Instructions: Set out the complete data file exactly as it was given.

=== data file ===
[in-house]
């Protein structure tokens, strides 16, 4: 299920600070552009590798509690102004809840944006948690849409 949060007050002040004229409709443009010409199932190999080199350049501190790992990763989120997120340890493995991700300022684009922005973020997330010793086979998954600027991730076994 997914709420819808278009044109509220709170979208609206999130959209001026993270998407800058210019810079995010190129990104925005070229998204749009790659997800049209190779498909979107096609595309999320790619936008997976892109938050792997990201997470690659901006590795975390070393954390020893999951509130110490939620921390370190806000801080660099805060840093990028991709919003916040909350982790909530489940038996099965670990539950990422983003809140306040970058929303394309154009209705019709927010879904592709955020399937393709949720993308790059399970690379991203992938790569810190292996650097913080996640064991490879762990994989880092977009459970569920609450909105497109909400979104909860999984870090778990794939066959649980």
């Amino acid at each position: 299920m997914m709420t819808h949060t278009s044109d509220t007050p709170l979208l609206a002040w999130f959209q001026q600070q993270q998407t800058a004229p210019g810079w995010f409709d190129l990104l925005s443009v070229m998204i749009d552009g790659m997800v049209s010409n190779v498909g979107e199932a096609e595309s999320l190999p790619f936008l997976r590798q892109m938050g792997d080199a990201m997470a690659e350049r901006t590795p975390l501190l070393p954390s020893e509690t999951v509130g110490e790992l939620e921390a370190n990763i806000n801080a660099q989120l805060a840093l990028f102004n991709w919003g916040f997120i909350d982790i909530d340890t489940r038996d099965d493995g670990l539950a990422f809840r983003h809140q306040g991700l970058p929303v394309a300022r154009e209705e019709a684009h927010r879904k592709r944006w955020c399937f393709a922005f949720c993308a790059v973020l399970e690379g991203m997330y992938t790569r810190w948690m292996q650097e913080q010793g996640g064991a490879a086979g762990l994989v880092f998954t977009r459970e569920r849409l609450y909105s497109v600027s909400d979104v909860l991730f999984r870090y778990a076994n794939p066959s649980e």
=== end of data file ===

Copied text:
[in-house]
């Protein structure tokens, strides 16, 4: 299920600070552009590798509690102004809840944006948690849409 949060007050002040004229409709443009010409199932190999080199350049501190790992990763989120997120340890493995991700300022684009922005973020997330010793086979998954600027991730076994 997914709420819808278009044109509220709170979208609206999130959209001026993270998407800058210019810079995010190129990104925005070229998204749009790659997800049209190779498909979107096609595309999320790619936008997976892109938050792997990201997470690659901006590795975390070393954390020893999951509130110490939620921390370190806000801080660099805060840093990028991709919003916040909350982790909530489940038996099965670990539950990422983003809140306040970058929303394309154009209705019709927010879904592709955020399937393709949720993308790059399970690379991203992938790569810190292996650097913080996640064991490879762990994989880092977009459970569920609450909105497109909400979104909860999984870090778990794939066959649980």
């Amino acid at each position: 299920m997914m709420t819808h949060t278009s044109d509220t007050p709170l979208l609206a002040w999130f959209q001026q600070q993270q998407t800058a004229p210019g810079w995010f409709d190129l990104l925005s443009v070229m998204i749009d552009g790659m997800v049209s010409n190779v498909g979107e199932a096609e595309s999320l190999p790619f936008l997976r590798q892109m938050g792997d080199a990201m997470a690659e350049r901006t590795p975390l501190l070393p954390s020893e509690t999951v509130g110490e790992l939620e921390a370190n990763i806000n801080a660099q989120l805060a840093l990028f102004n991709w919003g916040f997120i909350d982790i909530d340890t489940r038996d099965d493995g670990l539950a990422f809840r983003h809140q306040g991700l970058p929303v394309a300022r154009e209705e019709a684009h927010r879904k592709r944006w955020c399937f393709a922005f949720c993308a790059v973020l399970e690379g991203m997330y992938t790569r810190w948690m292996q650097e913080q010793g996640g064991a490879a086979g762990l994989v880092f998954t977009r459970e569920r849409l609450y909105s497109v600027s909400d979104v909860l991730f999984r870090y778990a076994n794939p066959s649980e």